Big oil braces for shareholder revolt during proxy voting season

Members of the environmental group Just Stop Oil blockade a BP petrol station in London on April 28, 2022. The activist group has called on the UK government to issue new fossil fuel licenses and pledge to stop production.

Christian Bush | In the picture Getty Images

LONDON – With some of the world’s largest corporate executives facing the possibility of a shareholder uprising this month, climate-related votes are set to spike throughout the proxy season.

Oil and gas chiefs on both sides of the Atlantic are scheduled to hold their annual general meeting in the coming weeks. Existing climate strategies are ready to vote on a range of investor-led resolutions aimed at reducing emissions.

In Europe, Norway’s Equinor and Britain’s BP will hold their respective AGMs on Wednesday and Thursday. The UK-based Shell will hold its annual shareholder meeting on 24 May and the Total Energy AGM in France on 25 May.

Stateside, Chevron and ExxonMobil will hold their respective AGMs on May 25.

The impending proxy season comes amid intense pressure on Big Oil to set short- and medium-term goals in line with the landmark Paris Agreement. The 2015 agreement is widely recognized as critical to avoiding an irreversible climate crisis.

Currently, none of the oil and gas majorities are consistent with the goal of the Paris Agreement to prevent global warming from 1.5 degrees Celsius above pre-industrial levels.

They will not change the engagement. They’re only going to change if you give them a crystal clear – and the only way to do that is to vote.

Mark Van Ball

Follow this founder

The Dutch group Follow This, a small working investor and campaign group with partnerships in several large oil companies, is set to introduce a number of climate resolutions this month. It is urging investors to take advantage of their agency and force power chiefs to align themselves with the Paris Agreement.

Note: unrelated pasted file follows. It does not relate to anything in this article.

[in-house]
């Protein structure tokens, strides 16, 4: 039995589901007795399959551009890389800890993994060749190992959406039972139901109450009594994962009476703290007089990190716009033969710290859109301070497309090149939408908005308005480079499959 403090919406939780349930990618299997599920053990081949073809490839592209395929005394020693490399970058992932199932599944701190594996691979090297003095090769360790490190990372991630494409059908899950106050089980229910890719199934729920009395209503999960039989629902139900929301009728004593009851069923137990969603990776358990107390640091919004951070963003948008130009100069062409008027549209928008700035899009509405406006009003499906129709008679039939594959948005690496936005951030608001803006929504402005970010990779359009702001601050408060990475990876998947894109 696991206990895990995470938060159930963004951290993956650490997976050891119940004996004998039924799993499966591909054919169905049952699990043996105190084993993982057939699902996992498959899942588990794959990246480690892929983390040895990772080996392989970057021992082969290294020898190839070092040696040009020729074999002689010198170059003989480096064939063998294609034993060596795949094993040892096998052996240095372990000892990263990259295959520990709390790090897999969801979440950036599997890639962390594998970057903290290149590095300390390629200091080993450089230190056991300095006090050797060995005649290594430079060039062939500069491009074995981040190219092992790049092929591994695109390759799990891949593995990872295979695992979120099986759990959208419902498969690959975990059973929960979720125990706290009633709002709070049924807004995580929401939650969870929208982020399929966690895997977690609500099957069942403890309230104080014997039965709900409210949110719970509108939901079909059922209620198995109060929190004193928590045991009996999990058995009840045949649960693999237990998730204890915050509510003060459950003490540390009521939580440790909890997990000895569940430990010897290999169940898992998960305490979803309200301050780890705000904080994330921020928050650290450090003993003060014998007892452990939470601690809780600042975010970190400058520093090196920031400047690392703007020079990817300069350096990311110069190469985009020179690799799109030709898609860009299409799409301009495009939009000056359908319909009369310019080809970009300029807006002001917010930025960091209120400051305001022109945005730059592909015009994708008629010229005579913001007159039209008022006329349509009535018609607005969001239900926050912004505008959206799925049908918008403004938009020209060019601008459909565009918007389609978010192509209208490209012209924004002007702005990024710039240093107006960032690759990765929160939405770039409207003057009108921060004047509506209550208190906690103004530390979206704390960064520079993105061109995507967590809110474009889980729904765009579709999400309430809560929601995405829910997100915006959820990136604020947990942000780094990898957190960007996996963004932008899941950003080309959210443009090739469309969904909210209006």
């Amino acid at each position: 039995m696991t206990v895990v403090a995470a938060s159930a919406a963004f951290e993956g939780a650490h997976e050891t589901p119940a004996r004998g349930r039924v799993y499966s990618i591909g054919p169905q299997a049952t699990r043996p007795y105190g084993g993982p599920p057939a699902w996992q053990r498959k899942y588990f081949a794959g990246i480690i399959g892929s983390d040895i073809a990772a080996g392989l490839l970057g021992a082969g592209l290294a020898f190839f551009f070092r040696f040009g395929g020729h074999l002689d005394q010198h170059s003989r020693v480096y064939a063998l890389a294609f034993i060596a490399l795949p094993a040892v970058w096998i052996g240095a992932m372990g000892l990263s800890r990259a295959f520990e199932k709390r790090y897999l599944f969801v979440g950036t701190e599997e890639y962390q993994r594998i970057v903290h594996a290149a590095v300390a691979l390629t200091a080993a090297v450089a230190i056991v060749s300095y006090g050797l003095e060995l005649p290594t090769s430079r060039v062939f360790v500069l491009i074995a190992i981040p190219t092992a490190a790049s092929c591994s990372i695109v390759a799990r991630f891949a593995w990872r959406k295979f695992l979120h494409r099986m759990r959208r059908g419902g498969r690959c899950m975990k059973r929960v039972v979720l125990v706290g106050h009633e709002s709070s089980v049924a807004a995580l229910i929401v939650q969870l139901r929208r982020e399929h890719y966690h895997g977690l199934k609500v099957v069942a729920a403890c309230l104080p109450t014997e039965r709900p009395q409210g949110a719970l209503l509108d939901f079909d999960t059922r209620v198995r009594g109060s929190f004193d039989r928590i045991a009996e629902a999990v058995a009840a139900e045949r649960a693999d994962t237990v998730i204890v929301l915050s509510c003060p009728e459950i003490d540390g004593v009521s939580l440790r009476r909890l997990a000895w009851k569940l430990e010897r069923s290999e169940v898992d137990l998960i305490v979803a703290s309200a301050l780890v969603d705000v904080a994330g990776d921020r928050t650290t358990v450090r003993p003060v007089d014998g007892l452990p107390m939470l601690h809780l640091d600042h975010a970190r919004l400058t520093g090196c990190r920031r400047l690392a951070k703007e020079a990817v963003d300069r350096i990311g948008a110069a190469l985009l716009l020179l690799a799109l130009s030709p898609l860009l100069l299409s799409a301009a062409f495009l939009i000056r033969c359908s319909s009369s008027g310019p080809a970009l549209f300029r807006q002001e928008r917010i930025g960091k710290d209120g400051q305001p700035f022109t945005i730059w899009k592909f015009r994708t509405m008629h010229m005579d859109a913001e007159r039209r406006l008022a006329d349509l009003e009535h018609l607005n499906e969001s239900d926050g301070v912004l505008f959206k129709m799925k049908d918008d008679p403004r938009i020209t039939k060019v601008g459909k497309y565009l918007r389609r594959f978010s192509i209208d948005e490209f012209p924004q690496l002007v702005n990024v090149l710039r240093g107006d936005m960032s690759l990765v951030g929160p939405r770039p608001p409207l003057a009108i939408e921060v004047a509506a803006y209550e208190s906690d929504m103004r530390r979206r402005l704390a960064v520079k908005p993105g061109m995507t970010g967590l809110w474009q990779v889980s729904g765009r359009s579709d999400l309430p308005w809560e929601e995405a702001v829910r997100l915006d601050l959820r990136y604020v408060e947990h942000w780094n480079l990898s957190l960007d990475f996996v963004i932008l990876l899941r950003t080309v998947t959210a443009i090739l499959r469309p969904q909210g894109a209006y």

“The message is, and I’ve been trying to get it for years. They will not change their will. They will not change their engagement. They will only change if you are clear to them – and the only way to do that is to vote. Granted, “Follow Van Mark Ball, founder of Follow This, told CNBC via video call.

“If you want to achieve the Paris Climate Agreement, you have to vote for this resolution,” Van Baal said. “These resolutions do not ask for anything extreme. It is a fair demand.”

‘Obscure, generic, disruptive’

Shareholders in U.S. oil producer ConocoPhillips on Tuesday voted against a proposal to include consumer emissions aimed at reducing its greenhouse gases. The motion put forward by Follow This has 39% support.

It marked the highest turnout for the Paris-compliant emissions proposal submitted by the environmental group, reflecting the growing impatience of investors to refuse to curb Big Oil emissions by 2030.

The resolution targets Paris-adjacent direct and indirect emissions, the so-called scope 1 and 2, and the emissions generated by consumers using their oil and gas, known as scope 3.

The board of ConocoPhillips recommended that shareholders vote against the proposal. The exploration and production company said that while engaging with stockholders, many investors “expressed particular concern” that “setting a Scope 3 target could actually harm our business and their interests in the long run.”

U.S. oil producer Occidental Petroleum’s shareholders also voted last week against a ‘follow this’ proposal to increase the firm’s existing carbon emissions reduction target.